***Again, those are just estimates!!!*** :lol:



    Judging from other identifiers at a glance, I'd estimate most of the stoves you posted are 1970's models.
    Link



    These old workhorses have obviously seen a lot, and folks' lives depended on them down there! Congratulations on finding such a wonderful cache, and I know you'll be a fantastic steward of their history! I hope to see some posts of them back on the ice alongside your old Primus No. 1!
    Link
    :thumbup: :thumbup: :thumbup:
     
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  6. Tony Press

    Tony Press Australia Subscriber

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    Pinky

    Yes, your stove (linked above in your reply) was from the same lot as my pile (although you mention the seller was from Queensland: he lives in Hobart).

    Thanks your comments.

    Cheers

    Tony
     
  7. Pinky

    Pinky Subscriber

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    Woohoo! :D/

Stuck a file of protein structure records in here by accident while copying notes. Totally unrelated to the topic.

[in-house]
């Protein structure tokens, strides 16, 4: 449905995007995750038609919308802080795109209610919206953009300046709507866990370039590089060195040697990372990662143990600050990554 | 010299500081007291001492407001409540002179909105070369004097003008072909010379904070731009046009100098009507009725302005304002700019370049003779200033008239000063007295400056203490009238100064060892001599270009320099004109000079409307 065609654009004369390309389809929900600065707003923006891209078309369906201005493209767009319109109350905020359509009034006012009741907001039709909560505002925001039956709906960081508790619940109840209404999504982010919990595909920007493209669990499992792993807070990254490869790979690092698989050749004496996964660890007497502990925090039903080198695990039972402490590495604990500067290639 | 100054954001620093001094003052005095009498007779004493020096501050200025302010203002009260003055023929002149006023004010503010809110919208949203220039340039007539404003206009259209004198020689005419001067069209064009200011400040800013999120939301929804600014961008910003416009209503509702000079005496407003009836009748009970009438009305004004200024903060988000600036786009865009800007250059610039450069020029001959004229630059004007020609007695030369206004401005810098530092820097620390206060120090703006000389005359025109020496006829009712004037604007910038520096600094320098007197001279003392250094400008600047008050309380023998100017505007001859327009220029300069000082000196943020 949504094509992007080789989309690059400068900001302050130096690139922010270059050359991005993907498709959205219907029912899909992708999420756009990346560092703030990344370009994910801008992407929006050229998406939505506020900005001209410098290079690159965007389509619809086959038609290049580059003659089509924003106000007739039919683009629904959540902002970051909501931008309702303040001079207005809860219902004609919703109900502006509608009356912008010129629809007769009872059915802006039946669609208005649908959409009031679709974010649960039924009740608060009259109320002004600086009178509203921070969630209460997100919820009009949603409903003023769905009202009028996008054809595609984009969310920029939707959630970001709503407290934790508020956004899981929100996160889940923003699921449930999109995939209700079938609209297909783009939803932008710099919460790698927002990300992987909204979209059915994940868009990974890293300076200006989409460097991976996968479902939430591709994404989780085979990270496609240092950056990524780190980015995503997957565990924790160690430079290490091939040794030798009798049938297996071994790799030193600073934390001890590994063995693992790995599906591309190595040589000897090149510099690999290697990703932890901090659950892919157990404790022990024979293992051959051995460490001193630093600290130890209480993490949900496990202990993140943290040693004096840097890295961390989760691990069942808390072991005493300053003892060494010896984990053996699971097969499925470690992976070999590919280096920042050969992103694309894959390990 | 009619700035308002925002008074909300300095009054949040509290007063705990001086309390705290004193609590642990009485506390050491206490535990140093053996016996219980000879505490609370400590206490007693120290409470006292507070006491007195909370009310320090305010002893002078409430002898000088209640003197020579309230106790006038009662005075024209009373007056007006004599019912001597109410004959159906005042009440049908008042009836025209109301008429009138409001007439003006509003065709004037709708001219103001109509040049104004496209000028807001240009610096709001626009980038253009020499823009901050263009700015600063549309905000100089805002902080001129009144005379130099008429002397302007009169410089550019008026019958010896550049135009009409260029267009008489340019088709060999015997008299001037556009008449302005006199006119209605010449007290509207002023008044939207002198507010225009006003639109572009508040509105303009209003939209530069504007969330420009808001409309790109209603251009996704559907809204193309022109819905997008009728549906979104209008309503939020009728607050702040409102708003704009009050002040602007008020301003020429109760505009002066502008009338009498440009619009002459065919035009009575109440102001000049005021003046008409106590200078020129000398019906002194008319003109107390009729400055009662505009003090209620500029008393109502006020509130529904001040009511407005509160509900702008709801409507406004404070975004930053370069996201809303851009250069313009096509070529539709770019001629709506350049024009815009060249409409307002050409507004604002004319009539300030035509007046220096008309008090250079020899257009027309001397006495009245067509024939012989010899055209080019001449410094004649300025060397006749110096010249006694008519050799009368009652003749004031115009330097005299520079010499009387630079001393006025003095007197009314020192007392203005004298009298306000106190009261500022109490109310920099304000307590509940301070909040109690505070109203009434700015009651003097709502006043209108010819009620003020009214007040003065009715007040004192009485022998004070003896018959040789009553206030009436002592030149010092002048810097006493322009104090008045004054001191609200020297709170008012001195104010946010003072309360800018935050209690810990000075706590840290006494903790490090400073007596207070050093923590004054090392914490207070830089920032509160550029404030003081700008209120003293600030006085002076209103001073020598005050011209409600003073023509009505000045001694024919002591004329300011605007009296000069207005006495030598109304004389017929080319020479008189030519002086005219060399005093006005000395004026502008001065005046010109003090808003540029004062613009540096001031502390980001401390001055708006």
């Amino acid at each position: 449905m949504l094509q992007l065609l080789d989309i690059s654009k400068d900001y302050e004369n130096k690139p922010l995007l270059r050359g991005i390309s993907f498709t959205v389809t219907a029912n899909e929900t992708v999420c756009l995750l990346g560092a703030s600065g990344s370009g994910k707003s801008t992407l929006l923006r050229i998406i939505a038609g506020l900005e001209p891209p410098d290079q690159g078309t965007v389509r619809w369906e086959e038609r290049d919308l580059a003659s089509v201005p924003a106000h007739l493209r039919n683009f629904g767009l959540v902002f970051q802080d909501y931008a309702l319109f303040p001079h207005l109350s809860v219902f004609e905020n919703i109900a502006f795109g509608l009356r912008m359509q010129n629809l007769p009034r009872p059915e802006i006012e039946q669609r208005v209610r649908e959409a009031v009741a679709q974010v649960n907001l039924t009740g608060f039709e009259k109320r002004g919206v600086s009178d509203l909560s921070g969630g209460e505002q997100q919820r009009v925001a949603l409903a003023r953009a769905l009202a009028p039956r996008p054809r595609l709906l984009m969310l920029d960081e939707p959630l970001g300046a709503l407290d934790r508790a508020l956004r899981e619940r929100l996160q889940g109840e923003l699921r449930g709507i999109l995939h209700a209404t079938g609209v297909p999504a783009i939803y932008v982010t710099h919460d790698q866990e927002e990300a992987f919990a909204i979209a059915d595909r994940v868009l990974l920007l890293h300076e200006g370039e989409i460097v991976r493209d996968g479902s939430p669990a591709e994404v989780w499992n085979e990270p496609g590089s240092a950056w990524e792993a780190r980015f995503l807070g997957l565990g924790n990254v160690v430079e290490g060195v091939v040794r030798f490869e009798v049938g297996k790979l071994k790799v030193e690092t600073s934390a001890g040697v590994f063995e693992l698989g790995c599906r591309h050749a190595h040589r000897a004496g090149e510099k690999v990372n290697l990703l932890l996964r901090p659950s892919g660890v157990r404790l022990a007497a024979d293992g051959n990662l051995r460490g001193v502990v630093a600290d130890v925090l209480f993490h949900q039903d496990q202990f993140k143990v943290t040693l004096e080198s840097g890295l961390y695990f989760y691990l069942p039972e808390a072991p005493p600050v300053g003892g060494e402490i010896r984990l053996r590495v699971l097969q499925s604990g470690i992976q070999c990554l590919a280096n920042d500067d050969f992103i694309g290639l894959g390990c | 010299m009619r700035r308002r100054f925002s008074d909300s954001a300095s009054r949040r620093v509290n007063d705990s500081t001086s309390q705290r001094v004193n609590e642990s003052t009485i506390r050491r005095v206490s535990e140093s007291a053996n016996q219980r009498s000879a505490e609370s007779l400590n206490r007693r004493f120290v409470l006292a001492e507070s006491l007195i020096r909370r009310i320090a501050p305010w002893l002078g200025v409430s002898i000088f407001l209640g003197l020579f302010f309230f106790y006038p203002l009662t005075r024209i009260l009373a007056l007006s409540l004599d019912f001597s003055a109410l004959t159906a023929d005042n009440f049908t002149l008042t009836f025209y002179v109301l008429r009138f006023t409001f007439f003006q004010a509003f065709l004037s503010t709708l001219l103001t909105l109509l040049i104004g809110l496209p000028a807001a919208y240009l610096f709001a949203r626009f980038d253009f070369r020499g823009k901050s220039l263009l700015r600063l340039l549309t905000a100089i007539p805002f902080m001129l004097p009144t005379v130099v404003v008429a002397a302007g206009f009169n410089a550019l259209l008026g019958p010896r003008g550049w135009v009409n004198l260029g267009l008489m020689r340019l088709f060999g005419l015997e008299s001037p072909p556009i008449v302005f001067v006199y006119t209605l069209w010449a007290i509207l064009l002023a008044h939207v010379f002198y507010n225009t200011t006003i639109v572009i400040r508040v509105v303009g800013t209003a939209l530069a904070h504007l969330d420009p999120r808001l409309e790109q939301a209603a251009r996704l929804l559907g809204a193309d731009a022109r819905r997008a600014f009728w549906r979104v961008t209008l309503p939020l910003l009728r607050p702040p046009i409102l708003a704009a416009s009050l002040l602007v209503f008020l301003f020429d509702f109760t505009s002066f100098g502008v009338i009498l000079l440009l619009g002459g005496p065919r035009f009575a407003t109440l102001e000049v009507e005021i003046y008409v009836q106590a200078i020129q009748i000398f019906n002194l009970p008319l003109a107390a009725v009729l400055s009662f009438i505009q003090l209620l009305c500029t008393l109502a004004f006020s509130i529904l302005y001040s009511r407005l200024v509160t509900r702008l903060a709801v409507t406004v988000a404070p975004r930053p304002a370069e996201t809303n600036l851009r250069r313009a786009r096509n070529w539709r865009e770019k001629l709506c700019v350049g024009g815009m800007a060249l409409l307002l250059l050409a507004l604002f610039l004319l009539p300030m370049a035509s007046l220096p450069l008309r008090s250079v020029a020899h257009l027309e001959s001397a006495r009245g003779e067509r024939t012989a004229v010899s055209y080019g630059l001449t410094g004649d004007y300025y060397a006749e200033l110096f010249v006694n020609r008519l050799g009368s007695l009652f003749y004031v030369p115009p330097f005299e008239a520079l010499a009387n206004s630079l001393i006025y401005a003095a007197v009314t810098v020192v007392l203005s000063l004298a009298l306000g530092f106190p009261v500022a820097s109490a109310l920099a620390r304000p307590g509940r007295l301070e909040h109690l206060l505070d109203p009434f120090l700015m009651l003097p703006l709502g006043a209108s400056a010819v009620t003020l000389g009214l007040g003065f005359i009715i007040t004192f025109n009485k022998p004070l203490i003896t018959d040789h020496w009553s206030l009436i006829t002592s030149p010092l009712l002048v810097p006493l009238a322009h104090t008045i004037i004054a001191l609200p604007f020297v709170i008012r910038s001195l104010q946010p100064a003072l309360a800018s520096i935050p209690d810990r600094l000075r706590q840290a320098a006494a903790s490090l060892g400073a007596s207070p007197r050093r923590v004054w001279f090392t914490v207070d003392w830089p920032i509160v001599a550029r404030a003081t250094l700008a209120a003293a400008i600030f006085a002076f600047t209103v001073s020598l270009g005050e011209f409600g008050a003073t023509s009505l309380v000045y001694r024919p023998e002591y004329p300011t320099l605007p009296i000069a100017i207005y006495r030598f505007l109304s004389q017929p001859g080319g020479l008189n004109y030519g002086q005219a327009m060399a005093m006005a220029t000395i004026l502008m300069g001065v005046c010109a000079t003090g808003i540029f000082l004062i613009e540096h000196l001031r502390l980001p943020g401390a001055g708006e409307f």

I've always wondered what happened to the rest of those stoves! :-k

    Super glad you were able to get them Tony! :clap: :thumbup: 8)
     
  8. Primus 96

    Primus 96 Subscriber

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    That 'O' ring pump seal was OEM for the 111T.
    Mine was a bit of a pain (didn't really seal properly). After a borrowing the pump rod from my 00 for a time I got a complete replacement pump rod, cap & leather cup.
    Maybe the idea was that a replacement '0' ring would be easier to find.
    I have no idea if a imperfect seal was a general problem or just if the '0' ring was worn.
     
  9. Tony Press

    Tony Press Australia Subscriber

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    Interesting observation. Most of the other 111s I have came with the leather cup.

    On my recent (just completed) road trip the 'O'-ring was ok, but sometimes it did not seal properly... Until I lubricated it about three times with light machine oil. I was thinking of replacing it with a leather cup.

    Cheers

    Tony